Nov 20, 2016 | By Benedict

After creating a 3D printed shake intensity map of the 2014 South Napa earthquake two years ago, Oakland-based artist Doug McCune has published a guide to creating a 3D printed map of almost any earthquake from around the world.

In September 2014, artist Doug McCune was woken up by a 6.0 magnitude earthquake that struck Napa, California. It was the largest earthquake in the Bay Area since 1989. Although the quake caused little effect in San Francisco, where McCune was located, significant damage was caused in Napa. In an effort to understand the quake and the geographical spread of its impact, the artist downloaded the Peak Ground Velocity (PGV) data from the United States Geological Survey (USGS). With this data, McCune created a 3D printed map of the region, with the ground shake intensity depicted via the Z axis.

Two years on from the Napa earthquake, McCune has published an Instructables guide showing makers how they can create their own 3D printed topographic earthquake maps. Data for most earthquakes from around the world is freely available, so artists, geographers, and cartographers can simply download the data before turning it into a 3D model. McCune’s relatively simple tutorial consists of eight steps.

The first step to be taken when creating a 3D printed earthquake map is obtaining accurate data for the chosen quake. This data, says McCune, can best be sourced from USGS, which lists comprehensive downloadable data for real historical earthquakes as well as hypothetical ones based on “worst-case scenarios” for major fault lines. To get started on a 3D printed map, users need to source the shapefiles, usually no larger than a few megabytes, for their chosen quake.

For the second step, McCune recommends using QGIS to view the downloaded shapefiles as a map made up of polygons. “What you're looking at is a contour map, very similar to a topographic map of elevation,” McCune explains. “But instead of representing the elevation these contour lines represent the shaking intensity of the quake.”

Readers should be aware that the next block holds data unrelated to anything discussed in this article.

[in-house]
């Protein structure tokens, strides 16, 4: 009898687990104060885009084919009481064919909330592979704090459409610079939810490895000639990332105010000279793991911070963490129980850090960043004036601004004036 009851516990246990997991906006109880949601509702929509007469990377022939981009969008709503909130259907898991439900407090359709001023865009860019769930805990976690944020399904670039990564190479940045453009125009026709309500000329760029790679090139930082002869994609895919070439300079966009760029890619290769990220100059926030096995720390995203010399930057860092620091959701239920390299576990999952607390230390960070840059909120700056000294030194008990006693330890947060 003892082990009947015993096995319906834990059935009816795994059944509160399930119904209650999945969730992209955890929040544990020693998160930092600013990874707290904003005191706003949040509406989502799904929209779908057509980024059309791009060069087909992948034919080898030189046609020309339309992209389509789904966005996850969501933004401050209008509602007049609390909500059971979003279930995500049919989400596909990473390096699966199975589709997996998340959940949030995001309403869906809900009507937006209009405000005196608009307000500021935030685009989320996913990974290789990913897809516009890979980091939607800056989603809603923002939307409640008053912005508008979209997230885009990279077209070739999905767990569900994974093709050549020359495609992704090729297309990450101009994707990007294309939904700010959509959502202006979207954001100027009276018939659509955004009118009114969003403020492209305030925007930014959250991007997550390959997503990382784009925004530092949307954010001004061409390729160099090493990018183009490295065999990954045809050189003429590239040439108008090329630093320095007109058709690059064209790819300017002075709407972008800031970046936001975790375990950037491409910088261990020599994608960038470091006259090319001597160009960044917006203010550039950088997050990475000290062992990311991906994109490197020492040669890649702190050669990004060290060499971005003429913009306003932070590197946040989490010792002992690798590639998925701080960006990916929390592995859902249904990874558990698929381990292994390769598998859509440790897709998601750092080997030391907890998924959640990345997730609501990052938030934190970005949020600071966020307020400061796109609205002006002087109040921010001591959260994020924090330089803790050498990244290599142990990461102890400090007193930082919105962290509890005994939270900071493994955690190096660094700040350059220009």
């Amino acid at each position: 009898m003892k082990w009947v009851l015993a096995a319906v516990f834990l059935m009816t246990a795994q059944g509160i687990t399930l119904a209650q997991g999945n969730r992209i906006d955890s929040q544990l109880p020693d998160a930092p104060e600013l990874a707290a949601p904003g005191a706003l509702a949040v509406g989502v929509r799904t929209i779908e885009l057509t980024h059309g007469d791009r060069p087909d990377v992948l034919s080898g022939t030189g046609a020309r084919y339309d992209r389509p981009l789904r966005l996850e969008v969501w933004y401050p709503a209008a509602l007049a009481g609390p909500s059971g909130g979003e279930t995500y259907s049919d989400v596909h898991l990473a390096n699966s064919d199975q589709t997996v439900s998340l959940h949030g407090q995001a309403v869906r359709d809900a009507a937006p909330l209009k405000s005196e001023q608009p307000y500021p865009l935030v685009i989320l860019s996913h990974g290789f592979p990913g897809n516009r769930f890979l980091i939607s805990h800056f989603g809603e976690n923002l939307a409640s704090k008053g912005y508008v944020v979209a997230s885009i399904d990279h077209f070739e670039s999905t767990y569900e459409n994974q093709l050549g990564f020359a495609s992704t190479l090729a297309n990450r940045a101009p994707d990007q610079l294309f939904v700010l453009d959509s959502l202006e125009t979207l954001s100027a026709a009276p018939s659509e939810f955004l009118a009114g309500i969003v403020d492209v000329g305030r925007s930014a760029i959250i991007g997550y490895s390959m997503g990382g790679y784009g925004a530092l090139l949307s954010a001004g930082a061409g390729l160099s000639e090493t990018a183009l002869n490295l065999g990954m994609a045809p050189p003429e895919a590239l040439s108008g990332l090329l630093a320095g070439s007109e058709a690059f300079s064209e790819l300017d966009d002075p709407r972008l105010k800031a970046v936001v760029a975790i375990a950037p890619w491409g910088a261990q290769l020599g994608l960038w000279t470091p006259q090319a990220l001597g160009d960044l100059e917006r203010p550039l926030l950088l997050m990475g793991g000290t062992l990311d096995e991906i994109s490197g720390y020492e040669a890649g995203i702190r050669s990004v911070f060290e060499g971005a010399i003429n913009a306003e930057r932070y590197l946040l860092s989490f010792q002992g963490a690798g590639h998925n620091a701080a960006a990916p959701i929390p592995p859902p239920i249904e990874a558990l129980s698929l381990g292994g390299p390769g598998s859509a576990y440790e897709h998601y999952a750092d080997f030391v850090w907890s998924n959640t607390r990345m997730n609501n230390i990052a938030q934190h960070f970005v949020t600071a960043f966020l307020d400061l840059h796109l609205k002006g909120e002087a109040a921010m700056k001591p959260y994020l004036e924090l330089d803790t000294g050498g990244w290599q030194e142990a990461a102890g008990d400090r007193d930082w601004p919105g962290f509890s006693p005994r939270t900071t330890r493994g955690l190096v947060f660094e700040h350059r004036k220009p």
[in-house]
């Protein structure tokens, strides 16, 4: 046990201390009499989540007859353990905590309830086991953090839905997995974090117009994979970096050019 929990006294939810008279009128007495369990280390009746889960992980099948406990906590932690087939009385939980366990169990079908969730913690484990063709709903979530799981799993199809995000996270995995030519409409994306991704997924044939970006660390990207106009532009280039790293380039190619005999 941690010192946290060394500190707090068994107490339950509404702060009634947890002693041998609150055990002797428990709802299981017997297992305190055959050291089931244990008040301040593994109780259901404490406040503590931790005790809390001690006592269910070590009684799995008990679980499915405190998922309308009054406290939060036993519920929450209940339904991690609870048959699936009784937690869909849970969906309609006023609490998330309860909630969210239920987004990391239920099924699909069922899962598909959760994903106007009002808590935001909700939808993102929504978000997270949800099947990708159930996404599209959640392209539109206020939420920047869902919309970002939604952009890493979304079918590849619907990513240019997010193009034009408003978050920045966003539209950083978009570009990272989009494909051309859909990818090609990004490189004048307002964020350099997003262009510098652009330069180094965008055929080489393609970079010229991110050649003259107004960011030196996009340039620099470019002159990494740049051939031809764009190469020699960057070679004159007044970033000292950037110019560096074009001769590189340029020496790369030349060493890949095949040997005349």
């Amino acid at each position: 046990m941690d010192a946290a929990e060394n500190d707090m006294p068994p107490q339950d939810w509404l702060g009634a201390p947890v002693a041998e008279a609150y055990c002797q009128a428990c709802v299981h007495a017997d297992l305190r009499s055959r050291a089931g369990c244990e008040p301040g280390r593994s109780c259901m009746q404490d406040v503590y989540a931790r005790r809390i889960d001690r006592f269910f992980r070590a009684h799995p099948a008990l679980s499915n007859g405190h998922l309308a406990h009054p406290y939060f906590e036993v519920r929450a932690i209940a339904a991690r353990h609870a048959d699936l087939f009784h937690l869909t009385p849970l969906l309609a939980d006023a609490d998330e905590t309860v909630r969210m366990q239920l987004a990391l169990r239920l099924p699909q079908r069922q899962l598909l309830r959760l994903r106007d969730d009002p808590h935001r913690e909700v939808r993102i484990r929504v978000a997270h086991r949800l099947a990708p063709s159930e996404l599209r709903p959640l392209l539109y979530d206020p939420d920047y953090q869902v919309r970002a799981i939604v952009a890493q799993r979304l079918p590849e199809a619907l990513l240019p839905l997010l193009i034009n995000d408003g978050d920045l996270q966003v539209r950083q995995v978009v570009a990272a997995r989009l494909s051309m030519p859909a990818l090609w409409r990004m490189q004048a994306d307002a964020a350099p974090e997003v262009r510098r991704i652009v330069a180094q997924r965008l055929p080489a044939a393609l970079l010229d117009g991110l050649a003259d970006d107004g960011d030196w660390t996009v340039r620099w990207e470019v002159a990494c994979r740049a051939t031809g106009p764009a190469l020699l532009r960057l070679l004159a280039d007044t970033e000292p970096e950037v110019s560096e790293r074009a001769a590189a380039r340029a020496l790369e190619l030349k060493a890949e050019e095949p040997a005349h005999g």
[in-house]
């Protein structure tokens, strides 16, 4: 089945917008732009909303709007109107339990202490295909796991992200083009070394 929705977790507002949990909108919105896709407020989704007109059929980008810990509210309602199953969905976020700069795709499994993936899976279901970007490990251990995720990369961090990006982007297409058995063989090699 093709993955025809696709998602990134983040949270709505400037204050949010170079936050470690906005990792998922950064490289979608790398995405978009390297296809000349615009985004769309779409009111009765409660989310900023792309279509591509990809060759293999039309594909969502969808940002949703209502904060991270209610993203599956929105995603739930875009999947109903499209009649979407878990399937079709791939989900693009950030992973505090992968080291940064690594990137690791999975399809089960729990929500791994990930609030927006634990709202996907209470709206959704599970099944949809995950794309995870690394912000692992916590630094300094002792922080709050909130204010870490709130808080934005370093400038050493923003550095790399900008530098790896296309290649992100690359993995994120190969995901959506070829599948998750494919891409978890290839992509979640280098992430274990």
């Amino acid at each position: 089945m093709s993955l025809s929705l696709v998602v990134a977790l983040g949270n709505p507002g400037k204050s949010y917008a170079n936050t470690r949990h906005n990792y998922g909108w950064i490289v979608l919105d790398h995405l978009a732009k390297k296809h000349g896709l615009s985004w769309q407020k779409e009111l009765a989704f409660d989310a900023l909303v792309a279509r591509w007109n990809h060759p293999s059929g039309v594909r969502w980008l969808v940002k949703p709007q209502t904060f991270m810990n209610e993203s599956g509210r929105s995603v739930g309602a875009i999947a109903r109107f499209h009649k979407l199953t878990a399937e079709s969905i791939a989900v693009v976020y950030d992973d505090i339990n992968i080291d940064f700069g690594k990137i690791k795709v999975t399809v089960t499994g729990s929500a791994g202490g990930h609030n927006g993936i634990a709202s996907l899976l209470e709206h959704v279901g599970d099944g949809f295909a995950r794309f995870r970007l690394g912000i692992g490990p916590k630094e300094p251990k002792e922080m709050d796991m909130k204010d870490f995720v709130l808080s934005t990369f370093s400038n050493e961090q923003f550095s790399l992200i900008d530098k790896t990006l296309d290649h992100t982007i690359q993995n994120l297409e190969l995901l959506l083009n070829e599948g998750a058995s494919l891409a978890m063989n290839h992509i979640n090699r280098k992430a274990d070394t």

To convert the digital map into a 3D model, McCune wrote his own tool called shp2stl, which is a NodeJS library. This tool can be used using NodeJS software. This is step three. The fourth step is to configure the project directory, the fifth is to configure JavaScript code, and the sixth involves running the script to generate an STL file ready for 3D printing.

The seventh step of the project involves actually 3D printing the earthquake map. The generated STL file can be sliced and sent to the printer using any slicing software, and the print requires no supports since it is stacked from bottom to top with no overhangs. However, ensuring the map sticks to the print bed during printing is important. McCune himself uses a Type A Machines Series 1 Pro 3D printer.

The final (and optional) step of the 3D printing process involves clipping the model to the land border, removing any ocean that may be part of the map. Since the data makes no distinction between land and water, clipping off any water can make the model clearer. Makers can use QGIS to clip the polygons of the shapefile using simplified coastline shapefiles.

Not content to rest on his laurels, McCune has also attempt to 3D print maps of hurricane and tornado data.

In recent years, 3D printing has been used to create various kinds of 3D map. The vast amount of geographical and topographical data available online has enabled designers to create huge 3D printed tactile maps of London and Tokyo, while 3D printed maps for the visually impaired are also becoming more common.



Posted in 3D Printing Application



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billybob wrote at 11/22/2016 7:48:35 AM:

that's legitness

billybob wrote at 11/22/2016 7:47:35 AM:

that's legitness

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